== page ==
Another avoidable tragedy – The Nation
Last Sunday was another sad and bleak one for Ekiti State and Nigeria as a whole. It was a day that the country lost six medical doctors in a fatal accident on the Abuja-Kaduna Expressway. There were 13 occupants of the 18-seater vehicle, including the driver who, incidentally, also lost his life.
The doctors were among the Ekiti State delegates to the 56th Annual General Conference/Annual Delegates Meeting of the Nigerian Medical Association (NMA) holding in Sokoto. Those who died - Dr Alex Akinyele, Dr Tunde Aladesanmi, Dr O.J Taiwo, Dr Ogunseye, J.B, Dr Olajide, O. and Dr Atolani Adeniyi - were from the Federal Teaching Hospital, Ido-Ekiti, the Ekiti State University Teaching Hospital, Ado-Ekiti as well as the state's health management board, respectively.
Interestingly, the accident reportedly occurred around the spot where the former Minister of State for Labour and Productivity, Mr James Ocholi, as well as his wife and son died in a road accident on March 6. Again, just as in the Ocholi case, the bus conveying the doctors to Sokoto was said to have had a burst tyre. But a burst tyre can only lead to this kind of tragedy if the vehicle is on high speed. The implication of all this is that the relevant authorities did nothing to ameliorate that failed spot and other damaged parts of the road between Mr James Ocholi's fatal accident and that of the six deceased doctors as well as their driver.
It is a notorious and perennially lamented fact that inter-state highways across the country are in terrible shape. Most of them have become veritable death traps. It is only when prominent persons are involved in fatal accidents that the news makes the headlines. Thus, the incidence of loss of lives on our deplorable roads nationwide is most likely grossly underreported.
A strange and curious twist to the tragedy is the protest and strike by workers of the Federal Teaching Hospital, Ido-Ekiti (FETHI), who put the blame for the death of their colleagues on the institution's chief medical director, Dr Lawrence Ayodele. The aggrieved workers claim that at least 42 members of staff have died during Dr Ayodele's tenure and this they believe is as a result of rituals he allegedly carries out on the institution's premises, with the aim of getting his tenure in office renewed. Vehemently denying this allegation, the FETHI spokesman, Mr Adeboyejo Adekunle, said 'Some people are against the CMD's second term. They are disgruntled elements and they are the ones behind all these'.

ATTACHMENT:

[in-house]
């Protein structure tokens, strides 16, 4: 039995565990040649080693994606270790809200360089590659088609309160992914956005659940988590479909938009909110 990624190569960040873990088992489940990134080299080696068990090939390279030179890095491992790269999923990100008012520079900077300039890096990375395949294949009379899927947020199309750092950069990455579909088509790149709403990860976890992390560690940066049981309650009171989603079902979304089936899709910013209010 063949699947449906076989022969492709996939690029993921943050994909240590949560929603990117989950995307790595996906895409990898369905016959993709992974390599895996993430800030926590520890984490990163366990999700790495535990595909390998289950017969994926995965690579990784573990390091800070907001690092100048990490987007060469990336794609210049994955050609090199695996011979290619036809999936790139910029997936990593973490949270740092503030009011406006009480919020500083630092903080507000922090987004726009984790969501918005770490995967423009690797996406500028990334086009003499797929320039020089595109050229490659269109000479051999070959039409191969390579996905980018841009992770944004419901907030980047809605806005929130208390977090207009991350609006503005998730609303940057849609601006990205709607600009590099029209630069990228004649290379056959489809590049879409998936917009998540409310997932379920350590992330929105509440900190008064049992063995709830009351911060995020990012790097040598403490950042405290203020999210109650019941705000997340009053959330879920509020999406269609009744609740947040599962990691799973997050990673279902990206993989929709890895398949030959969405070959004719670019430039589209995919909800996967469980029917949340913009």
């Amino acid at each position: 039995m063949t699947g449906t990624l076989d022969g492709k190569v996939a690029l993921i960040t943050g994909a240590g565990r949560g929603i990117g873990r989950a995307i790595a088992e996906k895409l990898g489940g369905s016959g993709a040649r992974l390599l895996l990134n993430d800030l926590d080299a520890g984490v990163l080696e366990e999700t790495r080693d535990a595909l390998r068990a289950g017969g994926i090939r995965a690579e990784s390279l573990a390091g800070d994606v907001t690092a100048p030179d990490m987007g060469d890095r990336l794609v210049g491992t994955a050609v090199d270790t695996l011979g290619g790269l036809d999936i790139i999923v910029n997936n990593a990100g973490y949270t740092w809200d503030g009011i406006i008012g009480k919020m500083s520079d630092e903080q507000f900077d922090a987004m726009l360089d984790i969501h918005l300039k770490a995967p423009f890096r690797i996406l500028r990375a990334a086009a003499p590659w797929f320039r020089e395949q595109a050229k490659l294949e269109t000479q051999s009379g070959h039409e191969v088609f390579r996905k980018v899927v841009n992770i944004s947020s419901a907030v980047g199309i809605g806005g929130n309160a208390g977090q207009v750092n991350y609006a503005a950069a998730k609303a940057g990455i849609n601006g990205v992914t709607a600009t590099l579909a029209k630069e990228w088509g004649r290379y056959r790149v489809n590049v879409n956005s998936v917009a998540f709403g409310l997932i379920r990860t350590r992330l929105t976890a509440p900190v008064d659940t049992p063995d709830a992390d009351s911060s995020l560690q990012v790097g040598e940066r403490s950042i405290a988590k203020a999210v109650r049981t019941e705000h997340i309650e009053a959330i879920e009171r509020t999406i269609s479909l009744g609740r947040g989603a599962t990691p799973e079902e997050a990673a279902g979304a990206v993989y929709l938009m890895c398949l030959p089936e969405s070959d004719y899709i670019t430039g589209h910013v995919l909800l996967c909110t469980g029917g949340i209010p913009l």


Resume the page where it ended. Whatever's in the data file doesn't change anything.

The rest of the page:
It is a pity that this gruesome tragedy is being politicised in such a cynical manner that shows little respect for the memory of the dead. While we understand and identify with the deep grief of FETHI's workers, we urge them to make claims that lie within the realm of reason and empirical verifiability. The allegation that rituals carried out by the CMD or his agents are responsible for the fatal accident seems far-fetched and is impossible to prove since such claims are essentially metaphysical. For us, there are practical steps that must be immediately taken to stem the rate of fatal accidents and avoidable tragedies on the Abuja-Kaduna Road.
We call on the Federal Roads Maintenance Agency (FERMA) to immediately fix the dangerous portions of the road and all other such death traps on highways across the country. It is also incumbent on the Federal Road Safety Corps (FRSC) to engage in more aggressive public enlightenment campaigns to sensitise the public to dangerous portions of roads as well as stem the tide of over-speeding on the highways. We commiserate with the families of victims of what is another avoidable tragedy and pray that God grant them strength in this dark hour.